Mathematics Stack Exchange is a question and answer site for people studying math at any level and professionals in related fields. Join them; it only takes a minute:

Sign up
Here's how it works:
  1. Anybody can ask a question
  2. Anybody can answer
  3. The best answers are voted up and rise to the top

I am using $z^*$ to symbolize $z$ conjugate.

How do I show no entire nonconstant function satisfies $f(z) = f(z^*)$

Thanks in advance

share|cite|improve this question

Suppose $f$ is an entire function such that $f(z)=f(z^*)$ for all $z$.

Since $f$ is holomorphic, the inverse function theorem says that $f$ is invertible near $a$ whenever $f'(a) \neq 0$. When $a$ is real, we have that $f(a+ih)=f(a-ih)$ for all real $h$ and so $f$ is not invertible near $a$. Thus $f'(a)=0$ whenever $a$ is real. Thus $f'$ is an entire function with nonisolated zeros, and hence is contantly zero. Since $f'$ is always zero, $f$ is constant.

share|cite|improve this answer
Nice argument :) – Beni Bogosel Mar 27 '12 at 15:14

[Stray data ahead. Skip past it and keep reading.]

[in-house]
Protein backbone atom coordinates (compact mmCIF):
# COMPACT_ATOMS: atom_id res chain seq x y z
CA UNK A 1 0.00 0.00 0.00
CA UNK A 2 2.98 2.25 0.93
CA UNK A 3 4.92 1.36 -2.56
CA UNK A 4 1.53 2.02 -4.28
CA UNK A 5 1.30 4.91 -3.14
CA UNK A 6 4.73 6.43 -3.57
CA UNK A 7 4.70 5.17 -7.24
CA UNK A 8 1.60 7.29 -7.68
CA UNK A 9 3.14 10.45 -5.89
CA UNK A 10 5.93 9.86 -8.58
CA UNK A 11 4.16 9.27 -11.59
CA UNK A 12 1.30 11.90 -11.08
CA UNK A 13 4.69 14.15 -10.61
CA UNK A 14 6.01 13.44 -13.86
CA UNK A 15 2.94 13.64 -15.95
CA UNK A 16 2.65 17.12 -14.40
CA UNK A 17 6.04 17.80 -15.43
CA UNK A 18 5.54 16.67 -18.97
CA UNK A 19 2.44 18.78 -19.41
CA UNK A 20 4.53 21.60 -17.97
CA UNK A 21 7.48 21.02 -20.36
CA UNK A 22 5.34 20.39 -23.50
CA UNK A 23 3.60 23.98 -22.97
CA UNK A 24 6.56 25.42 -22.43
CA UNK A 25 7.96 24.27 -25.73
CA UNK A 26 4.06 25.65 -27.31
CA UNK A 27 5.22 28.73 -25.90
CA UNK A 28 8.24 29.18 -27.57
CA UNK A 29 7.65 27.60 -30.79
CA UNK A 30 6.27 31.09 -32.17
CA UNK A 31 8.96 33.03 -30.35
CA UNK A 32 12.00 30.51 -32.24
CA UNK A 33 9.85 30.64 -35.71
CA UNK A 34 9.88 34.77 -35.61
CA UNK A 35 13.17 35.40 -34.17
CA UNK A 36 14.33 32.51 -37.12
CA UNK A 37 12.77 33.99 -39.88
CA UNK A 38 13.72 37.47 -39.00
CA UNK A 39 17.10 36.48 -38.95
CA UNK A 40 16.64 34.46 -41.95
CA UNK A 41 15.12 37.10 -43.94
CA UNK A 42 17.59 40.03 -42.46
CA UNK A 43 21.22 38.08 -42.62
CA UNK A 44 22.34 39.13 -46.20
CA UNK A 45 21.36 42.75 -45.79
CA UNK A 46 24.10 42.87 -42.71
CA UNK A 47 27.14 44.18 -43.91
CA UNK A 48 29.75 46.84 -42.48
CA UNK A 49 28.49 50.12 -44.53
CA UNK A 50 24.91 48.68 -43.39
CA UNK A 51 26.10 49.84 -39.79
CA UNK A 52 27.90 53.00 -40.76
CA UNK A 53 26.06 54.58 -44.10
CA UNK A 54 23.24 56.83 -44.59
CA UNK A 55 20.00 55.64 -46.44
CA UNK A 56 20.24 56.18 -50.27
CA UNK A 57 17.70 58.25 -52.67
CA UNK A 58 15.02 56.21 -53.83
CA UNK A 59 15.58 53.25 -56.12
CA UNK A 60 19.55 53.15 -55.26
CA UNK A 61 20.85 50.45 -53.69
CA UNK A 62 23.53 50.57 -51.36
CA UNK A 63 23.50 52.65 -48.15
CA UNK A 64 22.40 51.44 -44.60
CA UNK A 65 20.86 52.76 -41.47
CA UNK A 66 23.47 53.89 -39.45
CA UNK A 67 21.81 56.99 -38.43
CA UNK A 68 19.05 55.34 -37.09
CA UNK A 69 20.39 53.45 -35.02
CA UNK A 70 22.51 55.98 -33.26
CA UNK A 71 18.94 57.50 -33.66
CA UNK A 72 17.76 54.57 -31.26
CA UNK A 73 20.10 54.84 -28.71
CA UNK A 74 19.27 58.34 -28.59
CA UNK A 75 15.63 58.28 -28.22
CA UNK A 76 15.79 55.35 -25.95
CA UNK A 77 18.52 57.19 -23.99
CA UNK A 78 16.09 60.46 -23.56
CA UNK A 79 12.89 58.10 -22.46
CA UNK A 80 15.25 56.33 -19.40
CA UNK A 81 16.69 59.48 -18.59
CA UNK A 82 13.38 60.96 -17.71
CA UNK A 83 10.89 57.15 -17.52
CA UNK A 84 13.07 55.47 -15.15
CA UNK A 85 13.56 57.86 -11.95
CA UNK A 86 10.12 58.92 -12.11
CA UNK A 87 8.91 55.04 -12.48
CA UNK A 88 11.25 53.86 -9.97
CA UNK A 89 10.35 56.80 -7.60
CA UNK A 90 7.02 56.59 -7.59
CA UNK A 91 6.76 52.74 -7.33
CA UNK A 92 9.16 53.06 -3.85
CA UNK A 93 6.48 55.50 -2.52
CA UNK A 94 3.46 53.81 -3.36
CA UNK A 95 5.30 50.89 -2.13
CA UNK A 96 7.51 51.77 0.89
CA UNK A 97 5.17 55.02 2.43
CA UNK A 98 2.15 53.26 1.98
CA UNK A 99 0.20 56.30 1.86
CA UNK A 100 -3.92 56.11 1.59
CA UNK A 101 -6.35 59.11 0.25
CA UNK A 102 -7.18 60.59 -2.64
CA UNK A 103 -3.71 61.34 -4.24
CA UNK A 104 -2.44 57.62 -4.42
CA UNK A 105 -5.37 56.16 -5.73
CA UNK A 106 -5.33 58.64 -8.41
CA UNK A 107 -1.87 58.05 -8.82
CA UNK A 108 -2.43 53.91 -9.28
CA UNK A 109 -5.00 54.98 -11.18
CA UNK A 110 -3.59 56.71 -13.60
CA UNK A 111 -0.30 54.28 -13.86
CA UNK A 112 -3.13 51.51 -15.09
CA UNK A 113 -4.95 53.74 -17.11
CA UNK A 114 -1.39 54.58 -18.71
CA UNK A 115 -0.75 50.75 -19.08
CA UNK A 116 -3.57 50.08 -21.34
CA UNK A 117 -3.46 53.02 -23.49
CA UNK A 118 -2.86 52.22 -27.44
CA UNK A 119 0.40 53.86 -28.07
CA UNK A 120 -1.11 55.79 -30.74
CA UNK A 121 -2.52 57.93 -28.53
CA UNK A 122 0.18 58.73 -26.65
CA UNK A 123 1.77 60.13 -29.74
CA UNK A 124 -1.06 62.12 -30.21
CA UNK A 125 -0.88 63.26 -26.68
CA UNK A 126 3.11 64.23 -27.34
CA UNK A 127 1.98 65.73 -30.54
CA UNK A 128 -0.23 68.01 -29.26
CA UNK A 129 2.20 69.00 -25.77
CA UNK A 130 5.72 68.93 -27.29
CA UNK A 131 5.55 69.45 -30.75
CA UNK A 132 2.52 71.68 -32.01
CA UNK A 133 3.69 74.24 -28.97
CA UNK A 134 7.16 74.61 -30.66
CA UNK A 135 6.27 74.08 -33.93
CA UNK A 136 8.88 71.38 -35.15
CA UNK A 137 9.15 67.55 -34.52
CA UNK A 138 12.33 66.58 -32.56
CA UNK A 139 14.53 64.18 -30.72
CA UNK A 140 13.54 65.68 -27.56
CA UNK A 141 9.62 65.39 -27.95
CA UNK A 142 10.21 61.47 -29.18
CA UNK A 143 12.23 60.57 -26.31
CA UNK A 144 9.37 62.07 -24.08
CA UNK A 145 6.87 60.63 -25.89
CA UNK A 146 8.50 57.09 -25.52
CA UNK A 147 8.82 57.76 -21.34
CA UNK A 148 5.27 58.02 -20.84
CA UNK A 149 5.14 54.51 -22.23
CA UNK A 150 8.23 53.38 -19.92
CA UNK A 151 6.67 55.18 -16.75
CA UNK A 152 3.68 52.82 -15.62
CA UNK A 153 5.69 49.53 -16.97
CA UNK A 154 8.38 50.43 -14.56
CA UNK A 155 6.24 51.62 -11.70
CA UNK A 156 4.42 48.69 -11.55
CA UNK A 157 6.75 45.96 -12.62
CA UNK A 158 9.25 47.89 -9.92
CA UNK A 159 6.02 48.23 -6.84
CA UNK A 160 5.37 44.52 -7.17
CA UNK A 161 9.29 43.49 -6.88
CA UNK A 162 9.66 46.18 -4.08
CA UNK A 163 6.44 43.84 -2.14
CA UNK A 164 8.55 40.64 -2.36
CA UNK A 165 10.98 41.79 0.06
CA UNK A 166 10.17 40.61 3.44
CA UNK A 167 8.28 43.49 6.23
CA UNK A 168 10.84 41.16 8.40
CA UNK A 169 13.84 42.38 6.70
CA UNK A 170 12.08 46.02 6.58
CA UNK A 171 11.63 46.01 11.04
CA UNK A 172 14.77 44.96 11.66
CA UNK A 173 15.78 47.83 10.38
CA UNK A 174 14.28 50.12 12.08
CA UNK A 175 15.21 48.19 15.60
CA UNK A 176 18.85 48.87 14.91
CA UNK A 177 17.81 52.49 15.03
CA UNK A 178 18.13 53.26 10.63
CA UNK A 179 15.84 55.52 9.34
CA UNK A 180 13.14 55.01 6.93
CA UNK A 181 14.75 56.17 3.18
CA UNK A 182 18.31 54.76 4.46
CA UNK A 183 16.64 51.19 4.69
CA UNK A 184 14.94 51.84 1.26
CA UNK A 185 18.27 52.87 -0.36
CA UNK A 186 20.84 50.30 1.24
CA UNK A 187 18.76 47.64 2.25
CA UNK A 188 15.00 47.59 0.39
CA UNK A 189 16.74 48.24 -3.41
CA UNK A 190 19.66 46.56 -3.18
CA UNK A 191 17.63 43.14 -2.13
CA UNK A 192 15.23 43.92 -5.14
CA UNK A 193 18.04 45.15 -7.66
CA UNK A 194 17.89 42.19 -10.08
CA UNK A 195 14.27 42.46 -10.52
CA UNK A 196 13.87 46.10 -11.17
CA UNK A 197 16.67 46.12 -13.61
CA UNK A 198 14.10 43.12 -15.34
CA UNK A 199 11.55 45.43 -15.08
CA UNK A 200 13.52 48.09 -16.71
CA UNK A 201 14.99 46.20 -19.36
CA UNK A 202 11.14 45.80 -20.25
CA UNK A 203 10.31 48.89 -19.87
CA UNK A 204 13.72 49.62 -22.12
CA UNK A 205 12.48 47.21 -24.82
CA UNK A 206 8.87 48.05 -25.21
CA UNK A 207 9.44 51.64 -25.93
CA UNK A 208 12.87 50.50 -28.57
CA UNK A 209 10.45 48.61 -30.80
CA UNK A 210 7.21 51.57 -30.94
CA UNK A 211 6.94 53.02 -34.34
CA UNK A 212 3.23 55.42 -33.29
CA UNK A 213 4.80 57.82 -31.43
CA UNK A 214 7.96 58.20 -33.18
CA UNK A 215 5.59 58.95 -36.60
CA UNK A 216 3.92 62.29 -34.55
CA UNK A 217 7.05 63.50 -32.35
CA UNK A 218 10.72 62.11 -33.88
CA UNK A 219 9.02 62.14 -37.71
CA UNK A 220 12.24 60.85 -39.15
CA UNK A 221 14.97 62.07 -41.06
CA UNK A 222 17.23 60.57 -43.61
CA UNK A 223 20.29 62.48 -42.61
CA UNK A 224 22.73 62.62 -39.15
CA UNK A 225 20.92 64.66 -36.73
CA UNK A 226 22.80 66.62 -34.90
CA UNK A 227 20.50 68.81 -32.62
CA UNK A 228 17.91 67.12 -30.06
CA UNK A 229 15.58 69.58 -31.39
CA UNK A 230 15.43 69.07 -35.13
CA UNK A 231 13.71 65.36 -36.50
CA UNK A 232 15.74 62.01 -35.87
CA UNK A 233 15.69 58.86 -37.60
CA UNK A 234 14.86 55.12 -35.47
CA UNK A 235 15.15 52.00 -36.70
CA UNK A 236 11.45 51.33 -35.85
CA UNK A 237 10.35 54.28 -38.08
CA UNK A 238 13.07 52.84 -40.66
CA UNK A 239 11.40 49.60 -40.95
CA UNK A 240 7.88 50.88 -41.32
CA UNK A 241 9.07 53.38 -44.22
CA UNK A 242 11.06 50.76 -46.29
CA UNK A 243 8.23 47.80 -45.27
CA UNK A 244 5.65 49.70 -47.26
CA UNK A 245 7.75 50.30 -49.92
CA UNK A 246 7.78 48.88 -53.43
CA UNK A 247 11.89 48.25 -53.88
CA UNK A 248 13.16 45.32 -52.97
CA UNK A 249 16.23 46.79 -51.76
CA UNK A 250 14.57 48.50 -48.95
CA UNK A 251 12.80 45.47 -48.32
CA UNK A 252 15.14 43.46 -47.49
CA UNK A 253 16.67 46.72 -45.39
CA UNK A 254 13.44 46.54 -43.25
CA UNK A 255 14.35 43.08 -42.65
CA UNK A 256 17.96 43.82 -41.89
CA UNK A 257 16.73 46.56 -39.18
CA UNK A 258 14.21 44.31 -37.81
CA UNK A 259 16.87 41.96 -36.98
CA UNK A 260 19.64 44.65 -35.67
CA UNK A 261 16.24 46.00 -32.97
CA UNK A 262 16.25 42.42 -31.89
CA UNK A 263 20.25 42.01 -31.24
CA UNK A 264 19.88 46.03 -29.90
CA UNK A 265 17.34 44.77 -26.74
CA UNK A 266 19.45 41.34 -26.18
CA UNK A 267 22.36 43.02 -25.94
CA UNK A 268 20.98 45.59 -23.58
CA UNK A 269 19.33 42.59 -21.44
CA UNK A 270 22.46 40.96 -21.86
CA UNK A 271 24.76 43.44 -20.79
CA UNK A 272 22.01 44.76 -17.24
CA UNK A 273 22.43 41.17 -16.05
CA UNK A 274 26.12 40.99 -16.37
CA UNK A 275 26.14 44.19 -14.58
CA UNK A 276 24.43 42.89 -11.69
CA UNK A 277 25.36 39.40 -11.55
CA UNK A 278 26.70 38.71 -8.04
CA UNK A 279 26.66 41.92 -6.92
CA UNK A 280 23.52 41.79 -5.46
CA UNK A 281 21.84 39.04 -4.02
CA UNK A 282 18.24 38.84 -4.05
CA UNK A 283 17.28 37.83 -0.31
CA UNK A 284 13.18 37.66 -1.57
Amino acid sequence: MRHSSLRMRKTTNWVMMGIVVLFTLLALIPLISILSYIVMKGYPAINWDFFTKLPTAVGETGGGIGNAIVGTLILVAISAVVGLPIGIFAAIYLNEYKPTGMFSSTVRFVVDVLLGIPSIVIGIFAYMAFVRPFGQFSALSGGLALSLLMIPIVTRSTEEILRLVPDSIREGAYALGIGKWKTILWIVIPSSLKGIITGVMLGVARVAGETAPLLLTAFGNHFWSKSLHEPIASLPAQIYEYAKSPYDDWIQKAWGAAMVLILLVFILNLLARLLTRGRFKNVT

fixed, but not a solution of the full question An entire function that is real on the real axis satisfies $f(z^*) = f(z)^*$. If it also satisfies $f(z)=f(z^*)$, then it satisfies $f(z) = f(z)^*$, that is, $f$ has real values everywhere. By Liouville's theorem (if the imaginary part is bounded, then the function is constant) we conclude $f$ is constant.

share|cite|improve this answer
Entire functions need not satisfy $f(z^*)=f(z)^*$. $f(z)=i$ is entire. – Chris Eagle Mar 27 '12 at 15:02
First statement is false. If $f(z)=iz$ then $f(z^*)=iz^*$ but $f(z)^*=-iz^*$. – evgeniamerkulova Mar 27 '12 at 15:04
You are right. I have to fix that... – GEdgar Mar 27 '12 at 15:07

A complex function $ƒ(x + i y) = u(x, y) + i v(x, y)$ is entire, if it is holomorphic and satisfies the Cauchy–Riemann equations: $$ \frac{\partial u}{\partial x} = \frac{\partial v}{\partial y} \qquad \mbox{and} \qquad \frac{\partial u}{\partial y} = -\frac{\partial v}{\partial x}. \, $$ If $f(x+iy)=f(x-iy)= u(x, \pm y) + i v(x, \pm y)$, we get: $$ \frac{\partial u(x, \pm y)}{\partial x} = \frac{\partial v(x, \pm y)}{\partial y} = \pm\frac{\partial v(x, y)}{\partial y} =0, $$ therefore $f$ is constant.

share|cite|improve this answer

Your Answer


By posting your answer, you agree to the privacy policy and terms of service.

Not the answer you're looking for? Browse other questions tagged or ask your own question.